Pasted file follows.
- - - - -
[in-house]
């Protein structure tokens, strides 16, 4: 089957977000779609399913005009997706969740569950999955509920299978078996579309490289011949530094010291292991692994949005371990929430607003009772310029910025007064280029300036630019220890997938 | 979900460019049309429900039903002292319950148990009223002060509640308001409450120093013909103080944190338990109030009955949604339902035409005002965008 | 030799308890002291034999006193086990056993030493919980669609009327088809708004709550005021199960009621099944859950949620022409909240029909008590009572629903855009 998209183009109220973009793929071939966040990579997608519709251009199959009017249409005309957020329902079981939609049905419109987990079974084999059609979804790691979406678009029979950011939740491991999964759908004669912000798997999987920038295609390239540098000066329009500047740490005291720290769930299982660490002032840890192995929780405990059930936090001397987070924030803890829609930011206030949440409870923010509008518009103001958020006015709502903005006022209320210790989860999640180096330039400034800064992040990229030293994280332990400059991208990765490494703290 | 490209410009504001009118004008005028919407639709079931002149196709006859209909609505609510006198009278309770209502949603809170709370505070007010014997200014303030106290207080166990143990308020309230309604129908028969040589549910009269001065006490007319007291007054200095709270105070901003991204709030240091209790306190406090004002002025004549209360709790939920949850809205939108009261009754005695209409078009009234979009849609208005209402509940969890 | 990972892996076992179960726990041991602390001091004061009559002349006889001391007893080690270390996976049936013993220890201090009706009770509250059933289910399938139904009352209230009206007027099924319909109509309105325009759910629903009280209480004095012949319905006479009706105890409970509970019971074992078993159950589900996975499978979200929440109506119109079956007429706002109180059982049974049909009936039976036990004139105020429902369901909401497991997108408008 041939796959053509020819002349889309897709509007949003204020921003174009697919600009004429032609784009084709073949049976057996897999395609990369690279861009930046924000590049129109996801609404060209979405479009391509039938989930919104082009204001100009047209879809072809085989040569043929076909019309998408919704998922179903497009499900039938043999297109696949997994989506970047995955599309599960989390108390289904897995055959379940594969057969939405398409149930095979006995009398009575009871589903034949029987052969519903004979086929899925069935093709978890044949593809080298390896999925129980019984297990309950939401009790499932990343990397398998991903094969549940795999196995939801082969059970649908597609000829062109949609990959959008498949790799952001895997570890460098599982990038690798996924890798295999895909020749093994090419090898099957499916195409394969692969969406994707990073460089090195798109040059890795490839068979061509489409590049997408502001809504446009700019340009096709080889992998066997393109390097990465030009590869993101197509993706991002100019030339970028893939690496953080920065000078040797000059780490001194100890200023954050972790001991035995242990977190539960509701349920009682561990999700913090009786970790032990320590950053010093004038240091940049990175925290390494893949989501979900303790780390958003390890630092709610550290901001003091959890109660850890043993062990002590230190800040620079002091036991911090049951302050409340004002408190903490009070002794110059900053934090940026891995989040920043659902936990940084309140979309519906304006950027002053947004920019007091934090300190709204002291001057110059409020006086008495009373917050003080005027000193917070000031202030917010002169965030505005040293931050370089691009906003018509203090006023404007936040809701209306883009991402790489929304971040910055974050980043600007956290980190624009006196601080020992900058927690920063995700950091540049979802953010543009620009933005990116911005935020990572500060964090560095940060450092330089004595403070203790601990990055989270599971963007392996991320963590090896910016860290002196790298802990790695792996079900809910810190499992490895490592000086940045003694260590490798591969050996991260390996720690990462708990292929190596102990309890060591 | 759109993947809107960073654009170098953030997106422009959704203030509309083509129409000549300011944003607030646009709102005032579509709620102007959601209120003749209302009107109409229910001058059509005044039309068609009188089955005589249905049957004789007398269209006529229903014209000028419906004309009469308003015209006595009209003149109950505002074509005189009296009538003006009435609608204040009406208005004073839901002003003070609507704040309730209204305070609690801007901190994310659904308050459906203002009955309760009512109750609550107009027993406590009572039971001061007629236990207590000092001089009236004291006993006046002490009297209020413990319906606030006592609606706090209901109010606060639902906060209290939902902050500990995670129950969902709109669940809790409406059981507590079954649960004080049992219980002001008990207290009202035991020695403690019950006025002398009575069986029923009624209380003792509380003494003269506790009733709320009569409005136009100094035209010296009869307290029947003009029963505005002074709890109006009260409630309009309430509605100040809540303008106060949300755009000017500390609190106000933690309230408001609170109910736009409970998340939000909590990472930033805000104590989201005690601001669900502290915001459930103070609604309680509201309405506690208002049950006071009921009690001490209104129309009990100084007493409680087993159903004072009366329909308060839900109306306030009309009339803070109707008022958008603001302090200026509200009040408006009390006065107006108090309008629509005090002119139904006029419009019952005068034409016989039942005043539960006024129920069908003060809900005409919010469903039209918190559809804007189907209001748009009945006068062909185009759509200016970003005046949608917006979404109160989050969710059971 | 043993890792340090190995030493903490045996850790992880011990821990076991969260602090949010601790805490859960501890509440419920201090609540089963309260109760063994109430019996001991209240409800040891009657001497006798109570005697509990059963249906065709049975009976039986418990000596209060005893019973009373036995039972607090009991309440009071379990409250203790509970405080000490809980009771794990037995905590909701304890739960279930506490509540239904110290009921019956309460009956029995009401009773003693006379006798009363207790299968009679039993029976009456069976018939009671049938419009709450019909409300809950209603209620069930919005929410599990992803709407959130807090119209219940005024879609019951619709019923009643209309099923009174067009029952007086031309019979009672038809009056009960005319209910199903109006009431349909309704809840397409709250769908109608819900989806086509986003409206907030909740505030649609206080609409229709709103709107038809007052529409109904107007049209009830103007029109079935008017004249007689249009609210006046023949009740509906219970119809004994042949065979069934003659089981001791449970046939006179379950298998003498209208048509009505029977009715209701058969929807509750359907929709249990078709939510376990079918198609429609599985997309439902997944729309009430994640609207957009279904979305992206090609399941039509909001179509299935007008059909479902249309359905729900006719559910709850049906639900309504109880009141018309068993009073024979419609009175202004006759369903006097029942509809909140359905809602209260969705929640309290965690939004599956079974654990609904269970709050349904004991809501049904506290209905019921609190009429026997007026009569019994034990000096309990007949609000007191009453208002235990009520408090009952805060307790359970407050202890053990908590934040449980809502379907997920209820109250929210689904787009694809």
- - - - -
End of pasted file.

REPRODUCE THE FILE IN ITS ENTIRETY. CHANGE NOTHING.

[in-house]
């Protein structure tokens, strides 16, 4: 089957977000779609399913005009997706969740569950999955509920299978078996579309490289011949530094010291292991692994949005371990929430607003009772310029910025007064280029300036630019220890997938 | 979900460019049309429900039903002292319950148990009223002060509640308001409450120093013909103080944190338990109030009955949604339902035409005002965008 | 030799308890002291034999006193086990056993030493919980669609009327088809708004709550005021199960009621099944859950949620022409909240029909008590009572629903855009 998209183009109220973009793929071939966040990579997608519709251009199959009017249409005309957020329902079981939609049905419109987990079974084999059609979804790691979406678009029979950011939740491991999964759908004669912000798997999987920038295609390239540098000066329009500047740490005291720290769930299982660490002032840890192995929780405990059930936090001397987070924030803890829609930011206030949440409870923010509008518009103001958020006015709502903005006022209320210790989860999640180096330039400034800064992040990229030293994280332990400059991208990765490494703290 | 490209410009504001009118004008005028919407639709079931002149196709006859209909609505609510006198009278309770209502949603809170709370505070007010014997200014303030106290207080166990143990308020309230309604129908028969040589549910009269001065006490007319007291007054200095709270105070901003991204709030240091209790306190406090004002002025004549209360709790939920949850809205939108009261009754005695209409078009009234979009849609208005209402509940969890 | 990972892996076992179960726990041991602390001091004061009559002349006889001391007893080690270390996976049936013993220890201090009706009770509250059933289910399938139904009352209230009206007027099924319909109509309105325009759910629903009280209480004095012949319905006479009706105890409970509970019971074992078993159950589900996975499978979200929440109506119109079956007429706002109180059982049974049909009936039976036990004139105020429902369901909401497991997108408008 041939796959053509020819002349889309897709509007949003204020921003174009697919600009004429032609784009084709073949049976057996897999395609990369690279861009930046924000590049129109996801609404060209979405479009391509039938989930919104082009204001100009047209879809072809085989040569043929076909019309998408919704998922179903497009499900039938043999297109696949997994989506970047995955599309599960989390108390289904897995055959379940594969057969939405398409149930095979006995009398009575009871589903034949029987052969519903004979086929899925069935093709978890044949593809080298390896999925129980019984297990309950939401009790499932990343990397398998991903094969549940795999196995939801082969059970649908597609000829062109949609990959959008498949790799952001895997570890460098599982990038690798996924890798295999895909020749093994090419090898099957499916195409394969692969969406994707990073460089090195798109040059890795490839068979061509489409590049997408502001809504446009700019340009096709080889992998066997393109390097990465030009590869993101197509993706991002100019030339970028893939690496953080920065000078040797000059780490001194100890200023954050972790001991035995242990977190539960509701349920009682561990999700913090009786970790032990320590950053010093004038240091940049990175925290390494893949989501979900303790780390958003390890630092709610550290901001003091959890109660850890043993062990002590230190800040620079002091036991911090049951302050409340004002408190903490009070002794110059900053934090940026891995989040920043659902936990940084309140979309519906304006950027002053947004920019007091934090300190709204002291001057110059409020006086008495009373917050003080005027000193917070000031202030917010002169965030505005040293931050370089691009906003018509203090006023404007936040809701209306883009991402790489929304971040910055974050980043600007956290980190624009006196601080020992900058927690920063995700950091540049979802953010543009620009933005990116911005935020990572500060964090560095940060450092330089004595403070203790601990990055989270599971963007392996991320963590090896910016860290002196790298802990790695792996079900809910810190499992490895490592000086940045003694260590490798591969050996991260390996720690990462708990292929190596102990309890060591 | 759109993947809107960073654009170098953030997106422009959704203030509309083509129409000549300011944003607030646009709102005032579509709620102007959601209120003749209302009107109409229910001058059509005044039309068609009188089955005589249905049957004789007398269209006529229903014209000028419906004309009469308003015209006595009209003149109950505002074509005189009296009538003006009435609608204040009406208005004073839901002003003070609507704040309730209204305070609690801007901190994310659904308050459906203002009955309760009512109750609550107009027993406590009572039971001061007629236990207590000092001089009236004291006993006046002490009297209020413990319906606030006592609606706090209901109010606060639902906060209290939902902050500990995670129950969902709109669940809790409406059981507590079954649960004080049992219980002001008990207290009202035991020695403690019950006025002398009575069986029923009624209380003792509380003494003269506790009733709320009569409005136009100094035209010296009869307290029947003009029963505005002074709890109006009260409630309009309430509605100040809540303008106060949300755009000017500390609190106000933690309230408001609170109910736009409970998340939000909590990472930033805000104590989201005690601001669900502290915001459930103070609604309680509201309405506690208002049950006071009921009690001490209104129309009990100084007493409680087993159903004072009366329909308060839900109306306030009309009339803070109707008022958008603001302090200026509200009040408006009390006065107006108090309008629509005090002119139904006029419009019952005068034409016989039942005043539960006024129920069908003060809900005409919010469903039209918190559809804007189907209001748009009945006068062909185009759509200016970003005046949608917006979404109160989050969710059971 | 043993890792340090190995030493903490045996850790992880011990821990076991969260602090949010601790805490859960501890509440419920201090609540089963309260109760063994109430019996001991209240409800040891009657001497006798109570005697509990059963249906065709049975009976039986418990000596209060005893019973009373036995039972607090009991309440009071379990409250203790509970405080000490809980009771794990037995905590909701304890739960279930506490509540239904110290009921019956309460009956029995009401009773003693006379006798009363207790299968009679039993029976009456069976018939009671049938419009709450019909409300809950209603209620069930919005929410599990992803709407959130807090119209219940005024879609019951619709019923009643209309099923009174067009029952007086031309019979009672038809009056009960005319209910199903109006009431349909309704809840397409709250769908109608819900989806086509986003409206907030909740505030649609206080609409229709709103709107038809007052529409109904107007049209009830103007029109079935008017004249007689249009609210006046023949009740509906219970119809004994042949065979069934003659089981001791449970046939006179379950298998003498209208048509009505029977009715209701058969929807509750359907929709249990078709939510376990079918198609429609599985997309439902997944729309009430994640609207957009279904979305992206090609399941039509909001179509299935007008059909479902249309359905729900006719559910709850049906639900309504109880009141018309068993009073024979419609009175202004006759369903006097029942509809909140359905809602209260969705929640309290965690939004599956079974654990609904269970709050349904004991809501049904506290209905019921609190009429026997007026009569019994034990000096309990007949609000007191009453208002235990009520408090009952805060307790359970407050202890053990908590934040449980809502379907997920209820109250929210689904787009694809």